Journals and Letters week 23: Clash of the bishop and the saint
What a perfect time to highlight the strength and courage of Mother Theodore as March is Women’s History Month, this past week we celebrated International Women’s Day and we are presently celebrating Catholic Sisters Week. How fortunate was I to get this section of the reading? My head is spinning with all the trials and tribulations Mother Theodore faced. It honestly felt like I was reading a script from a daytime drama. I could almost hear the ominous music in my head with each twist and turn. (Cue dun dun dun sound effect.) Here are my humble observations on these jam-packed ten pages of the reading.
Mother Theodore was a fierce woman
Fierce was not my first choice of the adjective I want to use here. The kids (that’s the way I refer to anyone 30 or under) have a term that I would love to use to describe our beloved Mother Theodore. Sadly, I cannot as it does not sound very nice and there are some who would be offended. But it truly is a high compliment. The definition of this self-censored slang word I did not use is “a strong, confident, bold woman who knows her own mind.” I’ll let your imagination fill in the rest.
Our fierce French female (thank you Sister Barbara Batista for alliteration suggestion) finally met with the bishop at his house to discuss his desire for her removal as Superior. Mother Theodore held her ground and instead proposed an election of a new Superior to the Community. If the sisters accepted it she would then step down freely. Until then she would not leave. I think she was pretty confident they wanted her to stay. This idea was not acceptable to the overbearing and controlling Bishop de la Hailandière. Because she did not immediately submit to his will, he actually locked her in a room. (dun dun dun) LOCKED HER IN A ROOM! This actually made my blood boil. To me the bishop was acting like a toddler who throws a temper tantrum when they don’t get their own way.
The Community stepped up
The other thing that impressed me was the commitment of the women in the Community. (I believe the kids may call these women her “squad” or “posse.”) When the Bishop (dun dun dun) basically kicks her out of the Sisters of Providence, Mother Theodore was prepared to leave. Before she could go illness struck. While she was bedridden and fighting for her life the other sisters decided that if Mother Theodore was leaving then they were following. Even the postulants (women who had not yet taken vows) and the workmen (staff members) decided to go with them. This really showed me how respected and loved Mother Theodore was. During this time the sisters were busy arranging their exodus from Saint Mary-of-the-Woods. Trunks were packed, apple trees were being prepared to be moved and Sister Basilide was even selling the cows so they could buy horses for their anticipated journey. Sister St. Francis Xavier was also busy fervently corresponding with everyone what was happening. Fortunately for us all, the trip never transpired. Months earlier, the bishop had submitted his resignation. It was finally accepted by Pope Pius IX just in the nick of time. (Yay!) The new bishop had no desire to give Mother Theodore the boot. Providence prevailed and Mother Theodore could go back to her work.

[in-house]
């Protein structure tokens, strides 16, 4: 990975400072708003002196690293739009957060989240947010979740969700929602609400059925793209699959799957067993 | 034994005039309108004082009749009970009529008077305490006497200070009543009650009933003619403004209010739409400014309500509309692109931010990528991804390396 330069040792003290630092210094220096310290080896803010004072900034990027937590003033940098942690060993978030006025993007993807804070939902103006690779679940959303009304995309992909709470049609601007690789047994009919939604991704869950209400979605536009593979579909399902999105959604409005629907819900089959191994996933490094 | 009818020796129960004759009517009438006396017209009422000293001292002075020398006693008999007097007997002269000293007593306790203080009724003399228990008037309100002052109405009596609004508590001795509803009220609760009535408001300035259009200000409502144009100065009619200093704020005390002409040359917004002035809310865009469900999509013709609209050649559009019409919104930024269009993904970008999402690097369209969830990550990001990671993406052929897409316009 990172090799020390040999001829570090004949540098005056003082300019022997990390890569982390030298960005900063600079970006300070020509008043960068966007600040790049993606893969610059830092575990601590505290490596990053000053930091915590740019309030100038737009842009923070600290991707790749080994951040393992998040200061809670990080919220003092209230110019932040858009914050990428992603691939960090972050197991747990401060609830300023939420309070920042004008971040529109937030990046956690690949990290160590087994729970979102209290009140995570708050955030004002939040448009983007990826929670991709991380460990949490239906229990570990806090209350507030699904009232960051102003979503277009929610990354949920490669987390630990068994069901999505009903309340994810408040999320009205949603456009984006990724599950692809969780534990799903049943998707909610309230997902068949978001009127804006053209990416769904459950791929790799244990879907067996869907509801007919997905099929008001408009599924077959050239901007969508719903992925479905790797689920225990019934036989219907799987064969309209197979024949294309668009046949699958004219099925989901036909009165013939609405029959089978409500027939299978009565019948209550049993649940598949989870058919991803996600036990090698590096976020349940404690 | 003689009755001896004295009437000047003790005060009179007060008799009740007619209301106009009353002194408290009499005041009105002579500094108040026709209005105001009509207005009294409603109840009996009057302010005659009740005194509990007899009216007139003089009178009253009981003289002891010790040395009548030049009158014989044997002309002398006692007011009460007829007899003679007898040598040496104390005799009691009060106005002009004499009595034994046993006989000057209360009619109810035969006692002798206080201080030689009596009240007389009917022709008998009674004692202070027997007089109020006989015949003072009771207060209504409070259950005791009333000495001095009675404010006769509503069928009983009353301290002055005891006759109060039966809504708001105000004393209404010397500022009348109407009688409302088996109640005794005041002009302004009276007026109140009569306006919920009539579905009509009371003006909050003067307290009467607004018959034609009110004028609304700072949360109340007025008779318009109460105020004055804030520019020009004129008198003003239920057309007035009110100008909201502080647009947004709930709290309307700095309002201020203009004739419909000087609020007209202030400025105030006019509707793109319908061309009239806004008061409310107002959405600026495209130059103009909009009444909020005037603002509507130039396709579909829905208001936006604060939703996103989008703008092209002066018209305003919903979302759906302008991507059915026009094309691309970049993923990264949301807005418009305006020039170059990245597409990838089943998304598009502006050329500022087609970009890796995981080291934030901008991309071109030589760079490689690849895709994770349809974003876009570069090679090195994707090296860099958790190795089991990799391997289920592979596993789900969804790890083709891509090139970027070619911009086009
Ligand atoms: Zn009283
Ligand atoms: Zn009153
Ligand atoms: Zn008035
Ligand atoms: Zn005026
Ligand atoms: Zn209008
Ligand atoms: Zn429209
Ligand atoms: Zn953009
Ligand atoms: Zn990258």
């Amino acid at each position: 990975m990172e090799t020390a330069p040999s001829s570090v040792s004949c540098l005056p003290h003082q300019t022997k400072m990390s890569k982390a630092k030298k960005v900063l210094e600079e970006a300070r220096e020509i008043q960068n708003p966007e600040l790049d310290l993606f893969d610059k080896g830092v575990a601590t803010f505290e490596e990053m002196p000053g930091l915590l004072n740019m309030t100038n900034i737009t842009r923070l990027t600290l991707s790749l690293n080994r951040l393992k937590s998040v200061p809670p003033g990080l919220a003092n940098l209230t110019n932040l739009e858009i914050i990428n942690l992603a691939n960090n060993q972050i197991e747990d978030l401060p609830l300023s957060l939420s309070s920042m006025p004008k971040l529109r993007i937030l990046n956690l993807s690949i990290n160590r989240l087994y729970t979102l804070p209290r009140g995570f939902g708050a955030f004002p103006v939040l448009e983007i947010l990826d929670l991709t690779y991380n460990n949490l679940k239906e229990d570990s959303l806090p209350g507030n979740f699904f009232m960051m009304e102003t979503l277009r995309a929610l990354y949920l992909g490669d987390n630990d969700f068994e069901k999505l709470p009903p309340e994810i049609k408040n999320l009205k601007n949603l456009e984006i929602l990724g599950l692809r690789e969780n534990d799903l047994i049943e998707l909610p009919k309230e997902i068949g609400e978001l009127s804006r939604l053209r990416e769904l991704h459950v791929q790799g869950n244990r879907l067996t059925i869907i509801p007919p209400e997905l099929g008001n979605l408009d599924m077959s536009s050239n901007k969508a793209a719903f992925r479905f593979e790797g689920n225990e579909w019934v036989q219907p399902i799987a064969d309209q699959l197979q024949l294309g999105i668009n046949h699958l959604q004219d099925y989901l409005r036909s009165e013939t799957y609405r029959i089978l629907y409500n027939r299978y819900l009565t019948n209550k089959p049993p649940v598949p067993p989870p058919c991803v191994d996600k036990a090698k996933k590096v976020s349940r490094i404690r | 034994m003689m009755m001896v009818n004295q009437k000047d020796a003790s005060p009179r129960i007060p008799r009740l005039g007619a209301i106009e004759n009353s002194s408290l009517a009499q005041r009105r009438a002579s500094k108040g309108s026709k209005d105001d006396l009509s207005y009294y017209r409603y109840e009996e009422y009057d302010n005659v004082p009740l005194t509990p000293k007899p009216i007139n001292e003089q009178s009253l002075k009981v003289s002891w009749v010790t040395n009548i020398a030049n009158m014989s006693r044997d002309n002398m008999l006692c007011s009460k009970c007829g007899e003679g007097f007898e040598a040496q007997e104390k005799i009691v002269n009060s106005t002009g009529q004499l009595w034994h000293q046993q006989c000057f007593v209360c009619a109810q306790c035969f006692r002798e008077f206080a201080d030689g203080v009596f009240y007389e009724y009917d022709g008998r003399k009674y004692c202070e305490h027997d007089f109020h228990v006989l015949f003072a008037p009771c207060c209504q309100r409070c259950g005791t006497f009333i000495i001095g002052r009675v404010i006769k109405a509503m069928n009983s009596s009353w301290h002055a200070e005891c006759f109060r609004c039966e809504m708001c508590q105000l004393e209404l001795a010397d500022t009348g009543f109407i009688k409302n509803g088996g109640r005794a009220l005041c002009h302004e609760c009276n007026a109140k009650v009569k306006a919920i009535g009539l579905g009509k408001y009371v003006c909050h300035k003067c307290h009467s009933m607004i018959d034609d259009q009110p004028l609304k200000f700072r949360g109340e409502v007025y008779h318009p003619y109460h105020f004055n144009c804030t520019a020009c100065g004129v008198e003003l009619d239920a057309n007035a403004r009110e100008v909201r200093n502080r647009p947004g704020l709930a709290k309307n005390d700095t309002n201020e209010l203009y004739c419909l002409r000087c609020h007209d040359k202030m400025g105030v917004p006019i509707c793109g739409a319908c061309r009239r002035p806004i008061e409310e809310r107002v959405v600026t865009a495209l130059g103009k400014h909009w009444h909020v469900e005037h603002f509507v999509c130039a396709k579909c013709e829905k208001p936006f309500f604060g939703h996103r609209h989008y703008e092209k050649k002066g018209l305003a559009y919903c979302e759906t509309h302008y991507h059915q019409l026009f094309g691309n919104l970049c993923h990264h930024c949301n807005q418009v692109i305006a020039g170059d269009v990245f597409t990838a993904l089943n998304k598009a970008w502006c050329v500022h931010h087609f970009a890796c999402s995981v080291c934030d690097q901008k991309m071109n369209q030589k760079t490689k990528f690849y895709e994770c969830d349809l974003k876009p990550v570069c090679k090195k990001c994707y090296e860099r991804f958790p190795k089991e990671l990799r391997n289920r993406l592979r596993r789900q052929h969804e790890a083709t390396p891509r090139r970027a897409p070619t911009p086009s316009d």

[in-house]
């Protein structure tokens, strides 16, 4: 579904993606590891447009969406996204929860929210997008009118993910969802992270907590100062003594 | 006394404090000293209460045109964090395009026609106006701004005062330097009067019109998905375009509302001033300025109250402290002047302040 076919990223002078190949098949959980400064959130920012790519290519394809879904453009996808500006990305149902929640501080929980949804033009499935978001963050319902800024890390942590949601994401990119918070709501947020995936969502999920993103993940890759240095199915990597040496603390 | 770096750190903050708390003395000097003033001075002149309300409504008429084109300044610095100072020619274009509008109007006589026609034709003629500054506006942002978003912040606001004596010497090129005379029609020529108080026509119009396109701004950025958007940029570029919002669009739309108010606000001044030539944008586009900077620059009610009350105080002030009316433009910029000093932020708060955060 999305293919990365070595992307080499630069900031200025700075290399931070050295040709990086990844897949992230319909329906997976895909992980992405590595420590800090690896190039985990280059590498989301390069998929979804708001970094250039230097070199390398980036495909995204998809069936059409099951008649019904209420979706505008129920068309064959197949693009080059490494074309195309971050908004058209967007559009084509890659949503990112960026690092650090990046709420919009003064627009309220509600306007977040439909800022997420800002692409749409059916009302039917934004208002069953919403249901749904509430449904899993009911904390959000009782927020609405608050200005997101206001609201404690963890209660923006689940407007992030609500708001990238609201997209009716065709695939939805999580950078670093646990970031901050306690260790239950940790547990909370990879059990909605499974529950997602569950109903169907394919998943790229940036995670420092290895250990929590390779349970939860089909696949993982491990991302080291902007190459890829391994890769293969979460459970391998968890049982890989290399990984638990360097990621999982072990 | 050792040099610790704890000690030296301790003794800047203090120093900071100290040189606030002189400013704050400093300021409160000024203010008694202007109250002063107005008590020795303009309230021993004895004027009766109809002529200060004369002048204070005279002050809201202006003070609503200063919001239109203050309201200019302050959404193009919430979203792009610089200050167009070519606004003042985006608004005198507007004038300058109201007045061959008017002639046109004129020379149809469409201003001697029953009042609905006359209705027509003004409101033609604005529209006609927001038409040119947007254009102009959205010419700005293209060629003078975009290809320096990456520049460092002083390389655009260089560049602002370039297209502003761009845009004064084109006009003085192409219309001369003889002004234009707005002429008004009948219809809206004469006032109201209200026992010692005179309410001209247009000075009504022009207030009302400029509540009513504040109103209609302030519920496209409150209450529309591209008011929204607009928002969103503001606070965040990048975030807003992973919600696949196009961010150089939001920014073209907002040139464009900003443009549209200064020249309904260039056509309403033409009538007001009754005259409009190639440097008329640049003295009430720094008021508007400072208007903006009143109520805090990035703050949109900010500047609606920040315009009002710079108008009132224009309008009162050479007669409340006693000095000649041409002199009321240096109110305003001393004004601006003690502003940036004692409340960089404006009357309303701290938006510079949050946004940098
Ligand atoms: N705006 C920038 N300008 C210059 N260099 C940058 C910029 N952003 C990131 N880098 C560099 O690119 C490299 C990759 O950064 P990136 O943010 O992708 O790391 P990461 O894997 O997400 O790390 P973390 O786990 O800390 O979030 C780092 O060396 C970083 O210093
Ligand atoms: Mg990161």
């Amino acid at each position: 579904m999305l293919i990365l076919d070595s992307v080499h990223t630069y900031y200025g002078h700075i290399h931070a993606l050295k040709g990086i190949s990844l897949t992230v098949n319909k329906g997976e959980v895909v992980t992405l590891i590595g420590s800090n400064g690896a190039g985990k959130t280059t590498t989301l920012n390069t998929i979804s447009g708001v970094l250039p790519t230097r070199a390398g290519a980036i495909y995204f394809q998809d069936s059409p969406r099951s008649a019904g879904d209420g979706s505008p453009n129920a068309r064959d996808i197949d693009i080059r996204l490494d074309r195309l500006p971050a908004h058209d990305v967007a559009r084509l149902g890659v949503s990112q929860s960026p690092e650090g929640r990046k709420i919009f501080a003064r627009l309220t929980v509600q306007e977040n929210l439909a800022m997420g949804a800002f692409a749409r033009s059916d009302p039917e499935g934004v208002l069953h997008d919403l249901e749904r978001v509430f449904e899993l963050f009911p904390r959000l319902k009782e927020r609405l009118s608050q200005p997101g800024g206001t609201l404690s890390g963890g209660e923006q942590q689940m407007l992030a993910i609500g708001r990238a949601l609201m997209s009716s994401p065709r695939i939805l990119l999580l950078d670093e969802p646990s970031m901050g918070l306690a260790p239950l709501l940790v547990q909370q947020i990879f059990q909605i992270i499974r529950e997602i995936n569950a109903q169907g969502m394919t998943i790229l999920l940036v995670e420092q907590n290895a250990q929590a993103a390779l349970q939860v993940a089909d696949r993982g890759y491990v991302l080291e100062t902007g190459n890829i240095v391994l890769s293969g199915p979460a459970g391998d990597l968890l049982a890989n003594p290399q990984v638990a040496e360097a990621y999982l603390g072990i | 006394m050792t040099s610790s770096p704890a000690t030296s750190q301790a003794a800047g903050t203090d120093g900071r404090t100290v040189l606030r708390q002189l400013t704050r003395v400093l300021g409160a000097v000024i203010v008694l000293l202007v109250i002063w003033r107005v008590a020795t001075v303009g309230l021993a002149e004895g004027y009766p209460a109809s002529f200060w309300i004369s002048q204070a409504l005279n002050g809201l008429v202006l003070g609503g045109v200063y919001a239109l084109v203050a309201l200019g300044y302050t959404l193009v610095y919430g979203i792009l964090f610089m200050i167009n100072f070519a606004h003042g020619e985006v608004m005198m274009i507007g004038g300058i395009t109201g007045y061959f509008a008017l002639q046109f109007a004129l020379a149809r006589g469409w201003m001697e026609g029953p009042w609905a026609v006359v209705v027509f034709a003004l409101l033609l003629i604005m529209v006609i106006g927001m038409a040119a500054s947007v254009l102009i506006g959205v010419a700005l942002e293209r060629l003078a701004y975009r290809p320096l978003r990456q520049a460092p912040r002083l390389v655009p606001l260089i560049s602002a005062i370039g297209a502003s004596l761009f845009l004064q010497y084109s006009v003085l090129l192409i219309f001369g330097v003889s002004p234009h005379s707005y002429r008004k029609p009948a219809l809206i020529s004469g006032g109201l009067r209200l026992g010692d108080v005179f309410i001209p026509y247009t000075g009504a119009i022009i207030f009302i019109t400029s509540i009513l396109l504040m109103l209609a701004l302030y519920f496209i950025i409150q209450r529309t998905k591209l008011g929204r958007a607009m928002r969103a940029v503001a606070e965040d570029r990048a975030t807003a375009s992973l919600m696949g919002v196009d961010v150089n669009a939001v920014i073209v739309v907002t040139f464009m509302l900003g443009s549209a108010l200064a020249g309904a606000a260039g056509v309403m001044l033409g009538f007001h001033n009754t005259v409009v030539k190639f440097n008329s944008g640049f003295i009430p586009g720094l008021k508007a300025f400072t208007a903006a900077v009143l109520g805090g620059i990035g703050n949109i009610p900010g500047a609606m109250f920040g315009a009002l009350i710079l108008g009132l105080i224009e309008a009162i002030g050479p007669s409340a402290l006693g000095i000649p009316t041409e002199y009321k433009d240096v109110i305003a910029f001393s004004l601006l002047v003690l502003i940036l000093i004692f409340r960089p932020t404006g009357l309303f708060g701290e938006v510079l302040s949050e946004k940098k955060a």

A few good men
Another thing that touched me was the men who rallied around her. Despite the bad behavior from the bishop, there were those who ardently supported Mother Theodore. (The kids might call them peeps but this could also be a term I learned in 1999.) Many of these good people stuck up for Mother Theodore even though they were clearly scared of the bishop and what he could do to them. Father Corbe (we have a building named for him) even resigned in a seeming protest. It’s nice to see the respect Mother Theodore garnered from these men at a time when women were not treated equally. And even though Bishop de la Hailandière’s behavior was cruel and misogynistic, I do wonder what was going on with him that he could not see all the good Mother Theodore was trying to do. Was it his ego? Was he jealous? Was it a mental health issue? As mad as I am at him, I also do feel a bit sorry for him.
How did this passage make you feel? Have you ever had to stand up for yourself or others against someone in a position of power or authority?
Imagine what it would be like if Mother Theodore had been supported by Bishop de la Hailandière. What do you think might have changed?
Next week > page 219 mid-page to page 227
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